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Baroness Blatch: Before my noble friend responds, the noble Baroness said that the amendment does not make it clear on whom the costs would fall--the principal, the Government or the employer. That may be a problem with the amendment. However, if this scheme is to go ahead--and, with the Government's majority, the chances are that it will--the problem has to be resolved, if not by my noble friend, then by the Government. Unless that happens the young people who fall into this category could be left outside the scheme because neither the employer, nor the Government, nor the principal, would have an obligation to meet the costs. It is something that the noble Baroness and her Ministers should consider and then come back with an amendment.

Baroness Blackstone: The noble Baroness is absolutely right. This would have to be resolved. As I indicated earlier, we will be looking at the question, among other issues which arise from acceptance of these amendments, and we will, if we can, bring forward amendments in another place to deal with them.

Lord Jenkins of Roding: I am grateful for the care with which the noble Baroness responded to the three amendments. It is clear that the Government regard this as an important part of the new provisions in Part III of the Bill. It is good to know that they take on board the need to make provision for the support costs. I shall wait to see what happens. We are becoming used to hearing of reviewing this, revisiting that and examining the other. It all sounds very sympathetic and friendly but not a lot appears to come out at the other end. Hopes are raised only to be dashed. I hope that that will not happen in this instance.

I, for one, have always been hugely impressed by the determination of people who suffer from considerable physical or sensory handicaps to make something of their lives. They are prepared to make efforts that people more fortunately placed would perhaps not feel it necessary to make. They deserve every encouragement and support. I hope, having heard what the noble Baroness said, that the review is seriously intended. Otherwise I fear there will be great disappointment.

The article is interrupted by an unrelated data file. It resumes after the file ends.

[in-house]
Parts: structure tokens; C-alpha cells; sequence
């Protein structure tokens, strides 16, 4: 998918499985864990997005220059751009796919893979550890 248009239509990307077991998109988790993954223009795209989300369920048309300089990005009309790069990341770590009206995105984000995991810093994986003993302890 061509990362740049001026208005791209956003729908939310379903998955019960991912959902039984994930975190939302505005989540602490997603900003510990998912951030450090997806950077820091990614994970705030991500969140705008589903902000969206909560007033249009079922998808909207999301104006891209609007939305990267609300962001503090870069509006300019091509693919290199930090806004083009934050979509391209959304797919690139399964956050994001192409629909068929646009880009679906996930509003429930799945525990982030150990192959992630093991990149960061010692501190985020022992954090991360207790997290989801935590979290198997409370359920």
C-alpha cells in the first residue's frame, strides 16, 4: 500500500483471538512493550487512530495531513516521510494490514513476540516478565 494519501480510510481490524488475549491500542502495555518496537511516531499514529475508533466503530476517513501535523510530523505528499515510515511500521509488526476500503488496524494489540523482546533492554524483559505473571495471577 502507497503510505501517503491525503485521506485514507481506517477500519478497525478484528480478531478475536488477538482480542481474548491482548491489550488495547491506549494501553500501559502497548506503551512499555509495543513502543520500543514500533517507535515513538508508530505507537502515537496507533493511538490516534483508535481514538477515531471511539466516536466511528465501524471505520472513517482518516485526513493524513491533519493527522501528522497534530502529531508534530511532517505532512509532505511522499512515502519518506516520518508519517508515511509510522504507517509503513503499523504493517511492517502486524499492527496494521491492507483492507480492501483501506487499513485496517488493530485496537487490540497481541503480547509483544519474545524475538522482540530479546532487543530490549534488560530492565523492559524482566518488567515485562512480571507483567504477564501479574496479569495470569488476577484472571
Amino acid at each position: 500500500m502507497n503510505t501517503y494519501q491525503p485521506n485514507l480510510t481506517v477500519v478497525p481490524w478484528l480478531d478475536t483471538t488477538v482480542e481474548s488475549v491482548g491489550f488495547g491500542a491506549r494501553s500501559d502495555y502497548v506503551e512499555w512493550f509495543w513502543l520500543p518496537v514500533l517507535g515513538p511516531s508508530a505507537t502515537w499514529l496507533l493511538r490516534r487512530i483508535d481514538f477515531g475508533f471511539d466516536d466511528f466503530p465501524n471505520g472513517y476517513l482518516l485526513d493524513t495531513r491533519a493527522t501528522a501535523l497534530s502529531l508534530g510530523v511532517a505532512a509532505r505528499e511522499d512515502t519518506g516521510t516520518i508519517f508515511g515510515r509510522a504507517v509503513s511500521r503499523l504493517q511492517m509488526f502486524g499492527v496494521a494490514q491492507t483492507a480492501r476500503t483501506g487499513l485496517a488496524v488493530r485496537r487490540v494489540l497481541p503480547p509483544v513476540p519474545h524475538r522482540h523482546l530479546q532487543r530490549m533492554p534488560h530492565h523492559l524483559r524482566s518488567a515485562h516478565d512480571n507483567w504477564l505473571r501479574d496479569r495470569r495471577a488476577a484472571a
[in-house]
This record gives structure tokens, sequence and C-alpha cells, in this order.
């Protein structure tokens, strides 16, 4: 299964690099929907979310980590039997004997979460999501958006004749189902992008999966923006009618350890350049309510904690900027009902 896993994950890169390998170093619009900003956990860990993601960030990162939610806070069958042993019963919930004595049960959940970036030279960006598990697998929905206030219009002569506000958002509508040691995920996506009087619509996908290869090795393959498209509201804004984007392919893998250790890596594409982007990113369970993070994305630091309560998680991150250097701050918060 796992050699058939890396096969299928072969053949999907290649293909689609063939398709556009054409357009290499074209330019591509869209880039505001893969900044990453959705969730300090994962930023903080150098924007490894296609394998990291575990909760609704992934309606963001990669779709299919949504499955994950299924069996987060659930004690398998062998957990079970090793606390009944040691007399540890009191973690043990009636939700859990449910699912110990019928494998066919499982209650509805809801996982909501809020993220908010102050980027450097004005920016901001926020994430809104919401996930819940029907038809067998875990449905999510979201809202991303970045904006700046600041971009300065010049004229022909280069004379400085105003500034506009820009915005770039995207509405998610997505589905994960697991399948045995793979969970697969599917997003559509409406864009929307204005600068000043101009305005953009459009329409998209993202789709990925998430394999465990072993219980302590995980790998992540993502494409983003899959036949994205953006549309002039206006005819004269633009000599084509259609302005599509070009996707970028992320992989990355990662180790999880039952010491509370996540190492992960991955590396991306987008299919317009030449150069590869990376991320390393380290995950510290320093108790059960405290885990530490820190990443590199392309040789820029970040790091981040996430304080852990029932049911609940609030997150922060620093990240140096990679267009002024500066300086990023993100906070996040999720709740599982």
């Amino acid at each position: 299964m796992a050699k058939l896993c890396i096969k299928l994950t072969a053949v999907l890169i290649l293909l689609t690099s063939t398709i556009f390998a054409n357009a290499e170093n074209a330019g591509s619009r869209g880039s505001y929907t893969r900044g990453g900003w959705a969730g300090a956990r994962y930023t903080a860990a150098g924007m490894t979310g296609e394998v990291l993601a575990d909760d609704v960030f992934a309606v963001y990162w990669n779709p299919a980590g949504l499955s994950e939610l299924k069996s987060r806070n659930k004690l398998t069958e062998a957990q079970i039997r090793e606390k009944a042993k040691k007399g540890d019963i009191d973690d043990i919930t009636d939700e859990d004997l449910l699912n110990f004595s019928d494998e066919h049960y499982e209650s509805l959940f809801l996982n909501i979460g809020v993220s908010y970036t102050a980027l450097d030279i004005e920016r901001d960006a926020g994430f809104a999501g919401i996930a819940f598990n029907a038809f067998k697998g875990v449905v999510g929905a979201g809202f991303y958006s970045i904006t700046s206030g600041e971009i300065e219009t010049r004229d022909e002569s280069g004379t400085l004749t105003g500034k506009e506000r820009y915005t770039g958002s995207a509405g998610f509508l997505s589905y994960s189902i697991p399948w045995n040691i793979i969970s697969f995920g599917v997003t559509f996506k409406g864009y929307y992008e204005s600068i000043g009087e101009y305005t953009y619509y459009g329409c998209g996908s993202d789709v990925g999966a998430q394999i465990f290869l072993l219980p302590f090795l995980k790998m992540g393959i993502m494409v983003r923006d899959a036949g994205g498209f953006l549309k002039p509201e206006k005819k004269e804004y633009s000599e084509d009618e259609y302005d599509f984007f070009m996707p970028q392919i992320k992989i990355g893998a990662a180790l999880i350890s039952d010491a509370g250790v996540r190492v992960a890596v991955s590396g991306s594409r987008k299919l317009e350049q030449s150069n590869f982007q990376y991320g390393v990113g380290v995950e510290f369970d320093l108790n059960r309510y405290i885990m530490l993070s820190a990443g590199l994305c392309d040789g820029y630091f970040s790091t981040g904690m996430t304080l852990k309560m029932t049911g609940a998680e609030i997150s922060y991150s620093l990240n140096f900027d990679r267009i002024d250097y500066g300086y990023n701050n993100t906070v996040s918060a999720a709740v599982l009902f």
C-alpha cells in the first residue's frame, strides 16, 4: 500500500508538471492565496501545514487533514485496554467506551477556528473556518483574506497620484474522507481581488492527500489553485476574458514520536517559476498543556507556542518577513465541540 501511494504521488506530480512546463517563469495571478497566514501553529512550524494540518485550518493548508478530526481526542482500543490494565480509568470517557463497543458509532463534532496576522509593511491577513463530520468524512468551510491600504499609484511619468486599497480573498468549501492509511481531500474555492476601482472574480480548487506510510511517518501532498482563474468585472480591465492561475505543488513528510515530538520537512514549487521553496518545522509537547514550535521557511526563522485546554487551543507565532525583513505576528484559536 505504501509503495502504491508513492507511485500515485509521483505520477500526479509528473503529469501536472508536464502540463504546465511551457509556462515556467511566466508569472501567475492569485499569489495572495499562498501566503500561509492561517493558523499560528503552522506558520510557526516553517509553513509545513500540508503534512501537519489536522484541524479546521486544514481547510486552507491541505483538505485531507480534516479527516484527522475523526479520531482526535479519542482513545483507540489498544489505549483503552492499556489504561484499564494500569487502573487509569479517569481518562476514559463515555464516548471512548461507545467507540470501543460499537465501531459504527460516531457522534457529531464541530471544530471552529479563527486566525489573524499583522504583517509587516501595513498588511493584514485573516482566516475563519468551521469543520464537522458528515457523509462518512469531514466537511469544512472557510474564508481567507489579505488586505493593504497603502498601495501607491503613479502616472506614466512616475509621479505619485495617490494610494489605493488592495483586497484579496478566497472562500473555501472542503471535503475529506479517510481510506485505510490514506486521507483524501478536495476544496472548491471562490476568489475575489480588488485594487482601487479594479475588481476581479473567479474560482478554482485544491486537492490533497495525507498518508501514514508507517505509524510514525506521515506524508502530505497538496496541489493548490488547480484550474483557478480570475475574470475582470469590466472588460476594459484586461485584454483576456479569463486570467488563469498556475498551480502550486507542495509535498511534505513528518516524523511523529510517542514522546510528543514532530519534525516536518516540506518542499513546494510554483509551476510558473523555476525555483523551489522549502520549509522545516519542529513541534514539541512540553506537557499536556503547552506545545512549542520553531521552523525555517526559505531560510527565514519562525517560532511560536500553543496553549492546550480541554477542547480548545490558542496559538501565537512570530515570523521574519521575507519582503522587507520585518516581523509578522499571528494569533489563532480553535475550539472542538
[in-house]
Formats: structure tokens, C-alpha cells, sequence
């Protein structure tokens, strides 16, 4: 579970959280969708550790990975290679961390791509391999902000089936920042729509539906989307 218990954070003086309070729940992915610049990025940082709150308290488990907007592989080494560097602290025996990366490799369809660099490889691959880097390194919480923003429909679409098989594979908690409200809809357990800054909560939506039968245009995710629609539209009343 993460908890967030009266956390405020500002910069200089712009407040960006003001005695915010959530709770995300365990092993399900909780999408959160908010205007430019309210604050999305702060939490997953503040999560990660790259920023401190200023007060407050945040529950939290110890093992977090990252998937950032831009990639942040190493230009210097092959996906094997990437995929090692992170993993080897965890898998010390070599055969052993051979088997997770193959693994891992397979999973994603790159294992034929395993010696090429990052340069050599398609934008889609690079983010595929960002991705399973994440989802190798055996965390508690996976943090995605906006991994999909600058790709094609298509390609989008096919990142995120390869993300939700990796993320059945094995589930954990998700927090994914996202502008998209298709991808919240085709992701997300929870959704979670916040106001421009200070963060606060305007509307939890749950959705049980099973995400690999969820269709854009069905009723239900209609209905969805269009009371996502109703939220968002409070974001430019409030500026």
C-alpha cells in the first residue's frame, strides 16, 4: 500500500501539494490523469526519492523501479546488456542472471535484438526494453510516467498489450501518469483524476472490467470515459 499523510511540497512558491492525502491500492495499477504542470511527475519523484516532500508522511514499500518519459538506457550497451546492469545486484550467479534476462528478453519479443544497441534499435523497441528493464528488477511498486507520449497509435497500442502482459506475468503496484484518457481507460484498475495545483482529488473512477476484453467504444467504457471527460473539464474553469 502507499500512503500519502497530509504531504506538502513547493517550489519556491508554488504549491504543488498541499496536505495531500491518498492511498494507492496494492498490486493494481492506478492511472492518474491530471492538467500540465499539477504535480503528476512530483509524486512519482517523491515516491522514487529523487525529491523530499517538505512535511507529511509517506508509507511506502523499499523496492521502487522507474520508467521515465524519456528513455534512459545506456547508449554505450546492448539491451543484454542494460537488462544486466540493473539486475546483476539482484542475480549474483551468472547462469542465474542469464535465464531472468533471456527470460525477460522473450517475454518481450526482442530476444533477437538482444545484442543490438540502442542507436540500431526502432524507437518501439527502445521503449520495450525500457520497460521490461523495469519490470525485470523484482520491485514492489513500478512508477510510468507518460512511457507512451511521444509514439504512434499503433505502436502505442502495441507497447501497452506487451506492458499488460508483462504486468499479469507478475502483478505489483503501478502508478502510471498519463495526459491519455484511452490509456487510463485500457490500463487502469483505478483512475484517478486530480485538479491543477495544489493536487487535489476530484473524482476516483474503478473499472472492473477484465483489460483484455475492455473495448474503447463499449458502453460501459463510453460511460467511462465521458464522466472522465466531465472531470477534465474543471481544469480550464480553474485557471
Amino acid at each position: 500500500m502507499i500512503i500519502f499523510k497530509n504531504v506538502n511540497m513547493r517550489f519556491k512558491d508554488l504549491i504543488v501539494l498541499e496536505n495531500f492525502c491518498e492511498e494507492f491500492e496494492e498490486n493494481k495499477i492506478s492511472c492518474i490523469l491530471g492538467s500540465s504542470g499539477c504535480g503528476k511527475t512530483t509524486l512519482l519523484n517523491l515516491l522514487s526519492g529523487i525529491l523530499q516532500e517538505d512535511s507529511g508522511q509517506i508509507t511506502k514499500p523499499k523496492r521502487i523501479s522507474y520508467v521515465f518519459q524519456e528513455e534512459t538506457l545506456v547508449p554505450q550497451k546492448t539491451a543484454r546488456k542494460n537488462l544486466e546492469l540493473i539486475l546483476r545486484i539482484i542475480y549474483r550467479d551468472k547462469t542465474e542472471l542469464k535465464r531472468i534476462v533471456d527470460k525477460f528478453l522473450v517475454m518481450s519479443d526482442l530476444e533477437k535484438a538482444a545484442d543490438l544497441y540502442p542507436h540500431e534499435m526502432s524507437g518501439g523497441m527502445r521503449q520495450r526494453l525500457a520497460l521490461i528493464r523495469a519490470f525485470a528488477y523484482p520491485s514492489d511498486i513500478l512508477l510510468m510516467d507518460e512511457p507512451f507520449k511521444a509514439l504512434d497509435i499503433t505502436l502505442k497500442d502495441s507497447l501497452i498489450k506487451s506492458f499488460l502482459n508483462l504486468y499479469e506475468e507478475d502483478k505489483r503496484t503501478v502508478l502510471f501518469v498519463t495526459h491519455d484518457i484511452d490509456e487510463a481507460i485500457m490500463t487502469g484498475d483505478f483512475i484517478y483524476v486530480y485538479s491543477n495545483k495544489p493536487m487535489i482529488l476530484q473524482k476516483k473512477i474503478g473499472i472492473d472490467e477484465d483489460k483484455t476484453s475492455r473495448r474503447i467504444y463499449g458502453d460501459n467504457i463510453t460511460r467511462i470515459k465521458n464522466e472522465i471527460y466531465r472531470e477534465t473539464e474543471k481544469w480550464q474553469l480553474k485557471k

These are probing amendments. I was about to withdraw them. Does the noble Baroness wish to address the Committee again?

Baroness Blackstone: Before the noble Lord withdraws his amendment, may I reassure him that I

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would not have said what I said just now if I did not seriously mean that we will be looking at these amendments and hoping that we will be able to come up with something at a later stage in the Bill's course through Parliament. He was a little unfair in saying that sympathy is expressed and then nothing comes of it in the sense that it is too early to say whether nothing will come of it.

Lord Jenkin of Roding: I take some comfort from that and the fact that there is someone looking over the noble Baroness's shoulder who has every possible reason for having sympathy with these amendments. I hope that she is justified in what she says and I therefore beg leave to withdraw the amendment.

Amendment, by leave, withdrawn.

[Amendments Nos. 131 and 131A not moved.]

Baroness Blackstone moved Amendment No. 132:

Page 20, line 30, at end insert--
("( ) References in this section to study or training are references to study or training on the premises of the employer or (as the case may be) principal or elsewhere.").

The noble Baroness said: I am pleased to introduce Amendment No. 132 which makes it absolutely clear on the face of the Bill that the phrase, "time off for study or training", which is required to enable young people to access the new right, does not necessarily mean time away from the workplace. The effect of the amendment will also be to re-emphasise that the Bill does not accord greater status to any particular route.

Members of the Committee will recall from Second Reading that some noble Lords raised the concerns expressed by the Confederation of British Industry about the perceived lower status of study or training undertaken at the workplace. We have listened to those concerns through our regular and very positive contacts with the CBI.